I have an interest in passion plays, so when my pastor asked me to serve on the Easter drama team with a small group of fellow believers, I eagerly agreed. As a team, we worked on the production with one goal — to express the incredible sacrifice Christ made on the cross.
Our team was made up of three males and three females. Initially I wondered: would the males want a production that dealt with the facts of the Gospel message while the females sought a more emotional experience? If I stuck to my guns on a point, would I be seen as aggressive? However, as we dug ardently into our task, gender differences fell away. Looking back, I see a tiny snapshot of God’s plan for his people — a plan where believers work side-by-side with love, hope and purpose.
Gender differences undoubtedly exist. Having worked in both male- and female-dominated workplaces, I have observed firsthand the many ways men and women communicate and relate differently. I have also witnessed the evils of gender discrimination, sexual sin and exclusion. The important thing to remember is that those evils are not caused by our differences, but by our fallen state. Our differences are not sinful. How we respond to those differences can be.
The truth is, we all have strengths and weaknesses. While some may be gifted diplomats, others might be no-nonsense communicators. Some may be task-oriented while others are more relational. It is the blend of these strengths that creates fruits for God’s kingdom. Despite my experiences with the fallen state of humanity in the workplace and the church, I have also seen the amazing results of male-female partnerships — results that might not have been achieved if both men and women weren’t involved.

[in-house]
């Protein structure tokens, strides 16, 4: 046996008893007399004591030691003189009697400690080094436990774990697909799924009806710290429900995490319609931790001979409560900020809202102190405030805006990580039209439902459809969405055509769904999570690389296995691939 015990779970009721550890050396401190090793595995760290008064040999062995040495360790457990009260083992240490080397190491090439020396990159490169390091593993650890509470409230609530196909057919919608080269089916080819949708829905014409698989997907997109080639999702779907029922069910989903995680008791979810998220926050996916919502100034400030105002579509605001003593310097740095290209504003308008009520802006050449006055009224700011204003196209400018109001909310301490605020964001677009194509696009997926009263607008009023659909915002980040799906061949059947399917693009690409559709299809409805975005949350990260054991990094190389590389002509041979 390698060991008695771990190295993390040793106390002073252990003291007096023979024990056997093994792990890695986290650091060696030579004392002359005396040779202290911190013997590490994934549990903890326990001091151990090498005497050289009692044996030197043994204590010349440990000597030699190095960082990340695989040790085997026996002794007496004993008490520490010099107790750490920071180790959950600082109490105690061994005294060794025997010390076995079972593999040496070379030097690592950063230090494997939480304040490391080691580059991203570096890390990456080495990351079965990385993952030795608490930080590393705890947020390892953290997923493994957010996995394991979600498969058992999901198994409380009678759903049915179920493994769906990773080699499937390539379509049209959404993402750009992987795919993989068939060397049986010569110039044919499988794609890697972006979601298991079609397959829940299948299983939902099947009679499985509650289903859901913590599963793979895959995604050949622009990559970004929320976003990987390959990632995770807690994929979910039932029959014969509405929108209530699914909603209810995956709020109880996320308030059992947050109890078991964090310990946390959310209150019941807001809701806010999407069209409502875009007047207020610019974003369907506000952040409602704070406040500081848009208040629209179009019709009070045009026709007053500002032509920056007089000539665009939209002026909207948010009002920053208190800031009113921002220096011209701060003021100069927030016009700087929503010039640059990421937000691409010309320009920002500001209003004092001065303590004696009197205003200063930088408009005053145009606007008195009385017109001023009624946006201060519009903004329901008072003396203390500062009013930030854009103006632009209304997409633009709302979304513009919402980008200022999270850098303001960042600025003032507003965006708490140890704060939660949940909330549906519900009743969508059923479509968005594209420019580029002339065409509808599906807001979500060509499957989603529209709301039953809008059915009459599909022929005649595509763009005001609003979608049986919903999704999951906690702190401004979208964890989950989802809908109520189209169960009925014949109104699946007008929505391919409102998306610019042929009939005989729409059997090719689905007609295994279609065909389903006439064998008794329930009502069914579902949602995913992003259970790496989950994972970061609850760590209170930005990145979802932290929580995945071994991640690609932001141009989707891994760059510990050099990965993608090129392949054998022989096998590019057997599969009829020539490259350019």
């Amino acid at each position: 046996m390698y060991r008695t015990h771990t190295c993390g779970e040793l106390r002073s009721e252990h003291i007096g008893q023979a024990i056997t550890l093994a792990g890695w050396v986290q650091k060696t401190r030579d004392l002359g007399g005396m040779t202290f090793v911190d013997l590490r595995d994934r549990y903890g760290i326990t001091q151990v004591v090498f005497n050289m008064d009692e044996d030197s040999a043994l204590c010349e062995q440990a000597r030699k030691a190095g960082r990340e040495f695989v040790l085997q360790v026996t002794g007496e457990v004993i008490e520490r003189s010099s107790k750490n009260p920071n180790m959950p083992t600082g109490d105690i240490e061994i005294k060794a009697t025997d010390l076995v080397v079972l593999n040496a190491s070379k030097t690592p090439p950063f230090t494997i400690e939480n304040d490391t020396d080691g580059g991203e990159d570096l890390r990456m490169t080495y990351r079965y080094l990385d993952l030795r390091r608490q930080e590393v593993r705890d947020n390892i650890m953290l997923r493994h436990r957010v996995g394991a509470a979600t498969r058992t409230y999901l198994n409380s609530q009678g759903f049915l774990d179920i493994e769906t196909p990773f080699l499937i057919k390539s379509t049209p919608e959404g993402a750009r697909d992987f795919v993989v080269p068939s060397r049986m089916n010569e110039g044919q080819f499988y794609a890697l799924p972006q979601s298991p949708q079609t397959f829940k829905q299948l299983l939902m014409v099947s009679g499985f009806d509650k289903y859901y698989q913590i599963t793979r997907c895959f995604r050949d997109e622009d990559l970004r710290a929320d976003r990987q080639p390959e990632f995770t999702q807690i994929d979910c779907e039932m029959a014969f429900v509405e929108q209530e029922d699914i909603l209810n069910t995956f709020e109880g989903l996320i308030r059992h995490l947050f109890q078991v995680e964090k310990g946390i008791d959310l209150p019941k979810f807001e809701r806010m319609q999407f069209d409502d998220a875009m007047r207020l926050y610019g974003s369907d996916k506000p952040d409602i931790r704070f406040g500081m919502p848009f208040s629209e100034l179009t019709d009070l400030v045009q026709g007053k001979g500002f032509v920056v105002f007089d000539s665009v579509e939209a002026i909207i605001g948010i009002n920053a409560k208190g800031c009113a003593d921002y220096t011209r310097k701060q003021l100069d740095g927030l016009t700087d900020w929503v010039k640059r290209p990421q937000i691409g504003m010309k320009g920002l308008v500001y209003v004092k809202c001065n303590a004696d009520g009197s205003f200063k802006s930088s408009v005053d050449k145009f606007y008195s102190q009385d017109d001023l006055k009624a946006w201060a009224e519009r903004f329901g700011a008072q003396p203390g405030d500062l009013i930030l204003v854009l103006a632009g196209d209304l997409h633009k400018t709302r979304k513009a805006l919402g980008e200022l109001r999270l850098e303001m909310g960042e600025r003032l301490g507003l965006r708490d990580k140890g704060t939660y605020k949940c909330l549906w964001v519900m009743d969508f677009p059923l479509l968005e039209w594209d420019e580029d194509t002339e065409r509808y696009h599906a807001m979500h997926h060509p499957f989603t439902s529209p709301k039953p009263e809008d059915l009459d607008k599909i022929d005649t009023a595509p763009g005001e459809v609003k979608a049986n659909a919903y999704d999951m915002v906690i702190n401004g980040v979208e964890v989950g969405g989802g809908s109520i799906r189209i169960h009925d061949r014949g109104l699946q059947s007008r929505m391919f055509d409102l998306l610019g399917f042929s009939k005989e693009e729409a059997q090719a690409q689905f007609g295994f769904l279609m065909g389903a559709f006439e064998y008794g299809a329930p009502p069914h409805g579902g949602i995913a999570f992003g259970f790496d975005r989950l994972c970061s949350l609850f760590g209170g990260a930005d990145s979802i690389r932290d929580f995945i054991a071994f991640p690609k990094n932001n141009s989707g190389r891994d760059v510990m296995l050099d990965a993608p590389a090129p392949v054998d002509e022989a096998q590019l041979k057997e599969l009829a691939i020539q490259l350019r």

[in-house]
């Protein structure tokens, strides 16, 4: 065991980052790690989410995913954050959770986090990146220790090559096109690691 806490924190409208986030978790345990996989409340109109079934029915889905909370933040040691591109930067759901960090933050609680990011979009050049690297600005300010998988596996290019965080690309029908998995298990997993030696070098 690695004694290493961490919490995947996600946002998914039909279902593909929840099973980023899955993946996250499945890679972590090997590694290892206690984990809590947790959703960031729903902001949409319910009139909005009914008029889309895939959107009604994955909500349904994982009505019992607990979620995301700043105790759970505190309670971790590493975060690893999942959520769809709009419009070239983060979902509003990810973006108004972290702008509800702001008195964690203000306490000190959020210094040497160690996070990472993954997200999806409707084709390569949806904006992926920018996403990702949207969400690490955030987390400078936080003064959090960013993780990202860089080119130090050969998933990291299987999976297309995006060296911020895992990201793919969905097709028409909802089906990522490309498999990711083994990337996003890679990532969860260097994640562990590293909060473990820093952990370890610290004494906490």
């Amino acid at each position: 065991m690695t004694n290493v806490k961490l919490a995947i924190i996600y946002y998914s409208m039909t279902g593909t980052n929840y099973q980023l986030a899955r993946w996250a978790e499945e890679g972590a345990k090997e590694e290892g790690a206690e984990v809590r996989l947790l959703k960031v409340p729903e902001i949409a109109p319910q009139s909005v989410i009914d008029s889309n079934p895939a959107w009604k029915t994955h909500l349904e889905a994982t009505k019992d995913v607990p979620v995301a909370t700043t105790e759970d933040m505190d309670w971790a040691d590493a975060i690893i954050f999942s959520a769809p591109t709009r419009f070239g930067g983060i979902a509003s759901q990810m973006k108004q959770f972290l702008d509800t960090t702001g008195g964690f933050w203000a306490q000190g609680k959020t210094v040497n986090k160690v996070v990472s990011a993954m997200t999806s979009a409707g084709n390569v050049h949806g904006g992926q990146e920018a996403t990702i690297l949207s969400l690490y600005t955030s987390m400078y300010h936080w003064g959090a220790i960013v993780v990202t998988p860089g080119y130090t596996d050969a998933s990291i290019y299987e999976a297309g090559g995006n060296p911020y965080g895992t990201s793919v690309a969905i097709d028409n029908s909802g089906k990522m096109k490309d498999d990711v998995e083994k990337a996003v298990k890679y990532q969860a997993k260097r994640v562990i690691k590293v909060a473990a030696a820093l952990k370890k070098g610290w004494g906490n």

Although they exist, our differences shouldn’t be central to our work. When we collaborate with others, God should never be far from our sight. With God as our focus, petty concerns fall way, leaving behind only legitimate issues.
A quick search of the Bible reveals there are dozens of verses about working together. Collaborating is clearly something God has called us to do. Going about it biblically is the best way to do it.
Paul writes in Philippians 2:2: “Then make me truly happy by agreeing wholeheartedly with each other, loving one another, and working together with one heart and purpose.” I believe that verse holds the key to effective relationships among Christians. Be of like mind. Care about each other. And work in unity. Do those things describe your collaborations?